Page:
5. Put the entire pan (with pork) into the oven and cook for 10-15 minutes, or until the internal temperature of the pork reaches 150ºF. Carefully turn the pork once during cooking.
  6. Very carefully, remove the pan from the oven (remember that the handle will be very, very hot). Remove the pork to a plate or cutting board and cover with foil. Let rest for 10-15 minutes.
  7. Pour off all but 1 teaspoon of fat remaining in the pan. Carefully place the pan over high heat (do not clean pan) and add the chicken stock or water. Using a wooden spoon, scrape the browned bits off of the bottom of the pan. Let the mixture boil until reduced slightly (a little less than 5 minutes).
  8. Add the optional tablespoon butter and, using a whisk, swirl around in pan until it has melted into the sauce.
  9. Taste the pan jus and season with salt and pepper if necessary.
  10. Uncover the pork, slice, and serve with pan jus.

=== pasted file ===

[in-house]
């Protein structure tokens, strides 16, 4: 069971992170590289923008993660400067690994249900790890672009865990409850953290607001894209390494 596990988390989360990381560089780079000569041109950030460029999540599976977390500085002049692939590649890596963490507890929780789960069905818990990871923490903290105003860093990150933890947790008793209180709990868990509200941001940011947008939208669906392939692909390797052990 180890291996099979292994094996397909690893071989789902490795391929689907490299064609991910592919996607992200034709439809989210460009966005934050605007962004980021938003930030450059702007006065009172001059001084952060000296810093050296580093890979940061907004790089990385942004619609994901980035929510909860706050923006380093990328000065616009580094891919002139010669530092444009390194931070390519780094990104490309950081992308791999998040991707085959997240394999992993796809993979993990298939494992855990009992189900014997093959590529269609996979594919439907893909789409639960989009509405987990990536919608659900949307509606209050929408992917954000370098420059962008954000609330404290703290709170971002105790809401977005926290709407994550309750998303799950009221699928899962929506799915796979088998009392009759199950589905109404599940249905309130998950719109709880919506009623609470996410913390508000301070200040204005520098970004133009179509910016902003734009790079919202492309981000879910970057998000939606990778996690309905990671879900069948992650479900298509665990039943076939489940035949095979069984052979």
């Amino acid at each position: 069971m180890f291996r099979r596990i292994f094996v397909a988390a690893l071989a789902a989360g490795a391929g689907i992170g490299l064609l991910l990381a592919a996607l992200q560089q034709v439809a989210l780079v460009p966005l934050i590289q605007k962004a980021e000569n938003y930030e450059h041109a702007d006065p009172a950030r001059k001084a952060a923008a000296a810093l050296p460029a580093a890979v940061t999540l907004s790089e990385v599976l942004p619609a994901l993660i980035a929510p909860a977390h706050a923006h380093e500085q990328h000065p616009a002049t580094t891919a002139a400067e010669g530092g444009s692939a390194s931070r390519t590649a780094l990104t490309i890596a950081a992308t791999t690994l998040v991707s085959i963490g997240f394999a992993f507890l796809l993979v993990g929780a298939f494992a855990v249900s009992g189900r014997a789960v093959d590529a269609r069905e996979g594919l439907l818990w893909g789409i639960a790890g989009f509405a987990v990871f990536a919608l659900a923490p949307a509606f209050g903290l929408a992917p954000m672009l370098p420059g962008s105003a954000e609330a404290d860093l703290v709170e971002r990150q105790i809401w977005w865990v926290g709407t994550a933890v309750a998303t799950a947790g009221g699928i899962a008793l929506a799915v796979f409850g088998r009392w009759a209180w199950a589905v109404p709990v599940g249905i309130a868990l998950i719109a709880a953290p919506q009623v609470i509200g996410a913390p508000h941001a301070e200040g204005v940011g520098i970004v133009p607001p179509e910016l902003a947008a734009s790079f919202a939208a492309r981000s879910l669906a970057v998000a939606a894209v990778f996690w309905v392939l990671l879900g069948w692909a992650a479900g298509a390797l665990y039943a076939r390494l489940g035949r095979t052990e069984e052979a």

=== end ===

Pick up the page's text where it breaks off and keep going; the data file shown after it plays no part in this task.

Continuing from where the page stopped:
Olga Nov 30, 2008 at 10:14 pm

This looks great! I decided pork tenderloin is the only cut of pork I’m going to be cooking…everything else just doesn’t work as well.

Gavin Dec 1, 2008 at 1:30 pm

Awesome photo. We’ve totally been in a Pork Tenderloin rut in our house…kind of stuck with a sorry brined and baked concoction that’s really lacking any kind of style. Not to mention that it’s way more complex than your simple, elegant little beauty. Looks like we have a new recipe to try. Thanks for the post!

Destin Layne Dec 1, 2008 at 7:47 pm

Speaking of pork. I thought I was almost done with it (well, except for bacon of course…) until I added some spicy italian pork sausage in my cornbread stuffing for Thanksgiving and WOWZA. it’s resurrected in my book. my mom loves pork tenderloin and im looking forward to making this recipe with her Megs, thanks for a wonderful post.